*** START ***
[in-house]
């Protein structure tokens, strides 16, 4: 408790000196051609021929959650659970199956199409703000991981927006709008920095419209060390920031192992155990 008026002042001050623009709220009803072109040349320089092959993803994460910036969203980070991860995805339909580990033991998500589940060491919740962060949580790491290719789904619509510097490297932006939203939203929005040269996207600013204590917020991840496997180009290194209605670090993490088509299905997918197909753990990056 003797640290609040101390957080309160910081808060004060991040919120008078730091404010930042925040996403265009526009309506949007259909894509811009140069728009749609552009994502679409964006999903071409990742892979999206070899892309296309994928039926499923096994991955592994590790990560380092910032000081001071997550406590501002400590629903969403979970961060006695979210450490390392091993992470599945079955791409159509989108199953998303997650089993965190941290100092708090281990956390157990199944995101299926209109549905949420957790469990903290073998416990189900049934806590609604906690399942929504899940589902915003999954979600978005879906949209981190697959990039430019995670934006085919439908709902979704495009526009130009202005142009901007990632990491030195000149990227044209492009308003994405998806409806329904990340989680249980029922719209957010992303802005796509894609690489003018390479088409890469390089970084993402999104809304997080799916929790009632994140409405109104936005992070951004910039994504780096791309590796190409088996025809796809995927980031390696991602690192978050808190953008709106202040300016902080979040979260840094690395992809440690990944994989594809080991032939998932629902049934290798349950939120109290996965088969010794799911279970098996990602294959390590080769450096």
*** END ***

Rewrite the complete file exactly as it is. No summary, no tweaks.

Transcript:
[in-house]
């Protein structure tokens, strides 16, 4: 408790000196051609021929959650659970199956199409703000991981927006709008920095419209060390920031192992155990 008026002042001050623009709220009803072109040349320089092959993803994460910036969203980070991860995805339909580990033991998500589940060491919740962060949580790491290719789904619509510097490297932006939203939203929005040269996207600013204590917020991840496997180009290194209605670090993490088509299905997918197909753990990056 003797640290609040101390957080309160910081808060004060991040919120008078730091404010930042925040996403265009526009309506949007259909894509811009140069728009749609552009994502679409964006999903071409990742892979999206070899892309296309994928039926499923096994991955592994590790990560380092910032000081001071997550406590501002400590629903969403979970961060006695979210450490390392091993992470599945079955791409159509989108199953998303997650089993965190941290100092708090281990956390157990199944995101299926209109549905949420957790469990903290073998416990189900049934806590609604906690399942929504899940589902915003999954979600978005879906949209981190697959990039430019995670934006085919439908709902979704495009526009130009202005142009901007990632990491030195000149990227044209492009308003994405998806409806329904990340989680249980029922719209957010992303802005796509894609690489003018390479088409890469390089970084993402999104809304997080799916929790009632994140409405109104936005992070951004910039994504780096791309590796190409088996025809796809995927980031390696991602690192978050808190953008709106202040300016902080979040979260840094690395992809440690990944994989594809080991032939998932629902049934290798349950939120109290996965088969010794799911279970098996990602294959390590080769450096």